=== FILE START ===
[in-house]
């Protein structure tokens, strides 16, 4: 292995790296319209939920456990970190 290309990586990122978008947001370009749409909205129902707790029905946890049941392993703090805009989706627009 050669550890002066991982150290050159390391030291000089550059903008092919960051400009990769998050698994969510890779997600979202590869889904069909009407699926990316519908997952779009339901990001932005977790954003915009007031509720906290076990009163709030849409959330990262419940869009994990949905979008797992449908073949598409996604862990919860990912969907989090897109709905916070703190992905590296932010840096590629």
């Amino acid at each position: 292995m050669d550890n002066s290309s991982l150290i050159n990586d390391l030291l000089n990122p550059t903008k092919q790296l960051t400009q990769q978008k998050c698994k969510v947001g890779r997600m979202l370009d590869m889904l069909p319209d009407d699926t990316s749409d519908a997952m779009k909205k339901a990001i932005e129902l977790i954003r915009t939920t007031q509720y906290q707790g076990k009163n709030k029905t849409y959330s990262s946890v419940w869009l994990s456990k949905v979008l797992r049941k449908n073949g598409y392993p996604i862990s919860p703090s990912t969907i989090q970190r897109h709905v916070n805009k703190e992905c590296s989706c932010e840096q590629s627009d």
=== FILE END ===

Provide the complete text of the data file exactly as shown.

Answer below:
[in-house]
């Protein structure tokens, strides 16, 4: 292995790296319209939920456990970190 290309990586990122978008947001370009749409909205129902707790029905946890049941392993703090805009989706627009 050669550890002066991982150290050159390391030291000089550059903008092919960051400009990769998050698994969510890779997600979202590869889904069909009407699926990316519908997952779009339901990001932005977790954003915009007031509720906290076990009163709030849409959330990262419940869009994990949905979008797992449908073949598409996604862990919860990912969907989090897109709905916070703190992905590296932010840096590629």
């Amino acid at each position: 292995m050669d550890n002066s290309s991982l150290i050159n990586d390391l030291l000089n990122p550059t903008k092919q790296l960051t400009q990769q978008k998050c698994k969510v947001g890779r997600m979202l370009d590869m889904l069909p319209d009407d699926t990316s749409d519908a997952m779009k909205k339901a990001i932005e129902l977790i954003r915009t939920t007031q509720y906290q707790g076990k009163n709030k029905t849409y959330s990262s946890v419940w869009l994990s456990k949905v979008l797992r049941k449908n073949g598409y392993p996604i862990s919860p703090s990912t969907i989090q970190r897109h709905v916070n805009k703190e992905c590296s989706c932010e840096q590629s627009d």